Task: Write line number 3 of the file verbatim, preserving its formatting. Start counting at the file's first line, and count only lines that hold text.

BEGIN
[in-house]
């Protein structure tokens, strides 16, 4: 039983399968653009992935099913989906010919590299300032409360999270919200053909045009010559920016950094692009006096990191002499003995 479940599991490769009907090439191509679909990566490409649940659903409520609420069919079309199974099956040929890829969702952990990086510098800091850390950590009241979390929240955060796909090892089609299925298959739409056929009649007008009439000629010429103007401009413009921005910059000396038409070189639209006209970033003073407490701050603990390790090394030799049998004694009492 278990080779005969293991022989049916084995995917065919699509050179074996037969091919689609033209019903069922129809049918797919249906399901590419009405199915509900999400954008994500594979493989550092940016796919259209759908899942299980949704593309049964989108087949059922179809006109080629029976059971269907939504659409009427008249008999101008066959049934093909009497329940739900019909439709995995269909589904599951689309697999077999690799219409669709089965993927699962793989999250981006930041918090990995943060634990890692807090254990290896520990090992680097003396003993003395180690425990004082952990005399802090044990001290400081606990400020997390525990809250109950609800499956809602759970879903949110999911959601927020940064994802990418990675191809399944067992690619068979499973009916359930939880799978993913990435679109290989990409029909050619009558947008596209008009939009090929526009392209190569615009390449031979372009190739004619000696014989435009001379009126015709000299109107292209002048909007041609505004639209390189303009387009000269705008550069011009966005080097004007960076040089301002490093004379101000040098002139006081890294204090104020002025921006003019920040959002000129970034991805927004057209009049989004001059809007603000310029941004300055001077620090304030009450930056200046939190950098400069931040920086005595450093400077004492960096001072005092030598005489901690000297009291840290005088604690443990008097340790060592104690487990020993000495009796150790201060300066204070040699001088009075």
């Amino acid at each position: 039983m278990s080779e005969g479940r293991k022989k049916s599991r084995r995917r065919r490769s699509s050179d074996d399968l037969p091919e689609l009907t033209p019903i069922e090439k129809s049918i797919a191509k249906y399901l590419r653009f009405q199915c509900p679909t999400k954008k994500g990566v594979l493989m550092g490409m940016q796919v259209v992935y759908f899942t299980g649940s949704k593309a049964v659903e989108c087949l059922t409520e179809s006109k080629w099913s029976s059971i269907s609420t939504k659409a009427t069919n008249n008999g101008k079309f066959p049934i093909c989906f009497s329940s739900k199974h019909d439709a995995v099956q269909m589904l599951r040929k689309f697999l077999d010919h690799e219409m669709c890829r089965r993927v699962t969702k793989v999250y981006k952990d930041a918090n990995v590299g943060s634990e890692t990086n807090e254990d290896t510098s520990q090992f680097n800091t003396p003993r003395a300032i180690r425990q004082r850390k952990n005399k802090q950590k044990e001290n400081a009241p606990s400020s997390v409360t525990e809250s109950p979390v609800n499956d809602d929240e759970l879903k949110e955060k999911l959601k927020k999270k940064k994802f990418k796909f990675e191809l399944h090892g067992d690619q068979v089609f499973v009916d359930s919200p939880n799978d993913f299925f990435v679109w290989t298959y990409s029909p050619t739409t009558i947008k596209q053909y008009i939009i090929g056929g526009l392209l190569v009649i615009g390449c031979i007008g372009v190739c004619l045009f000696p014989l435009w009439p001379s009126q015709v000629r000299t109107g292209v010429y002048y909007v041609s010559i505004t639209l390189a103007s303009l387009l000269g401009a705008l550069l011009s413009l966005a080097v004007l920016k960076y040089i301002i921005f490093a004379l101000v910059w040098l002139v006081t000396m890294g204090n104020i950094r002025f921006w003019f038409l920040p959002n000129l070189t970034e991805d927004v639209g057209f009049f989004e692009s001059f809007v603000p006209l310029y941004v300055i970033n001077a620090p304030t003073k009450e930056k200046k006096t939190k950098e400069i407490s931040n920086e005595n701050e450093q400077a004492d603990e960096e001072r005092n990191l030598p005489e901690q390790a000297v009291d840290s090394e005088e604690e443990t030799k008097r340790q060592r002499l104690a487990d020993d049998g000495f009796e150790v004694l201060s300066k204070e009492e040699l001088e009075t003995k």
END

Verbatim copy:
């Amino acid at each position: 039983m278990s080779e005969g479940r293991k022989k049916s599991r084995r995917r065919r490769s699509s050179d074996d399968l037969p091919e689609l009907t033209p019903i069922e090439k129809s049918i797919a191509k249906y399901l590419r653009f009405q199915c509900p679909t999400k954008k994500g990566v594979l493989m550092g490409m940016q796919v259209v992935y759908f899942t299980g649940s949704k593309a049964v659903e989108c087949l059922t409520e179809s006109k080629w099913s029976s059971i269907s609420t939504k659409a009427t069919n008249n008999g101008k079309f066959p049934i093909c989906f009497s329940s739900k199974h019909d439709a995995v099956q269909m589904l599951r040929k689309f697999l077999d010919h690799e219409m669709c890829r089965r993927v699962t969702k793989v999250y981006k952990d930041a918090n990995v590299g943060s634990e890692t990086n807090e254990d290896t510098s520990q090992f680097n800091t003396p003993r003395a300032i180690r425990q004082r850390k952990n005399k802090q950590k044990e001290n400081a009241p606990s400020s997390v409360t525990e809250s109950p979390v609800n499956d809602d929240e759970l879903k949110e955060k999911l959601k927020k999270k940064k994802f990418k796909f990675e191809l399944h090892g067992d690619q068979v089609f499973v009916d359930s919200p939880n799978d993913f299925f990435v679109w290989t298959y990409s029909p050619t739409t009558i947008k596209q053909y008009i939009i090929g056929g526009l392209l190569v009649i615009g390449c031979i007008g372009v190739c004619l045009f000696p014989l435009w009439p001379s009126q015709v000629r000299t109107g292209v010429y002048y909007v041609s010559i505004t639209l390189a103007s303009l387009l000269g401009a705008l550069l011009s413009l966005a080097v004007l920016k960076y040089i301002i921005f490093a004379l101000v910059w040098l002139v006081t000396m890294g204090n104020i950094r002025f921006w003019f038409l920040p959002n000129l070189t970034e991805d927004v639209g057209f009049f989004e692009s001059f809007v603000p006209l310029y941004v300055i970033n001077a620090p304030t003073k009450e930056k200046k006096t939190k950098e400069i407490s931040n920086e005595n701050e450093q400077a004492d603990e960096e001072r005092n990191l030598p005489e901690q390790a000297v009291d840290s090394e005088e604690e443990t030799k008097r340790q060592r002499l104690a487990d020993d049998g000495f009796e150790v004694l201060s300066k204070e009492e040699l001088e009075t003995k």